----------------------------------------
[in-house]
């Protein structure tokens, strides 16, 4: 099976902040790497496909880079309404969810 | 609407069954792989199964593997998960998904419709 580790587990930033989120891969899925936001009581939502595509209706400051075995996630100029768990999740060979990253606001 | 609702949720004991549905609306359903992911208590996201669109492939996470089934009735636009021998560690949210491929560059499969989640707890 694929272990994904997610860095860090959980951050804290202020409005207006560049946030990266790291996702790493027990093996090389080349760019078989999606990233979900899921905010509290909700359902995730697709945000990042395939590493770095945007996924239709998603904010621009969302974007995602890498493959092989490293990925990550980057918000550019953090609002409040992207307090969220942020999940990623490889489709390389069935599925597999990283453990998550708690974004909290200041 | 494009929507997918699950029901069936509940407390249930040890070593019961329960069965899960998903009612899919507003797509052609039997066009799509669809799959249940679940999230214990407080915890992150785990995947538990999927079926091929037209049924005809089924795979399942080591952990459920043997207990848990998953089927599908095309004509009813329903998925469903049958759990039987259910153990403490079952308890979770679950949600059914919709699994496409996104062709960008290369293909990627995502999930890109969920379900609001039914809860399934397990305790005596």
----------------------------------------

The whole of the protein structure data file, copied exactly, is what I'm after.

[in-house]
């Protein structure tokens, strides 16, 4: 099976902040790497496909880079309404969810 | 609407069954792989199964593997998960998904419709 580790587990930033989120891969899925936001009581939502595509209706400051075995996630100029768990999740060979990253606001 | 609702949720004991549905609306359903992911208590996201669109492939996470089934009735636009021998560690949210491929560059499969989640707890 694929272990994904997610860095860090959980951050804290202020409005207006560049946030990266790291996702790493027990093996090389080349760019078989999606990233979900899921905010509290909700359902995730697709945000990042395939590493770095945007996924239709998603904010621009969302974007995602890498493959092989490293990925990550980057918000550019953090609002409040992207307090969220942020999940990623490889489709390389069935599925597999990283453990998550708690974004909290200041 | 494009929507997918699950029901069936509940407390249930040890070593019961329960069965899960998903009612899919507003797509052609039997066009799509669809799959249940679940999230214990407080915890992150785990995947538990999927079926091929037209049924005809089924795979399942080591952990459920043997207990848990998953089927599908095309004509009813329903998925469903049958759990039987259910153990403490079952308890979770679950949600059914919709699994496409996104062709960008290369293909990627995502999930890109969920379900609001039914809860399934397990305790005596």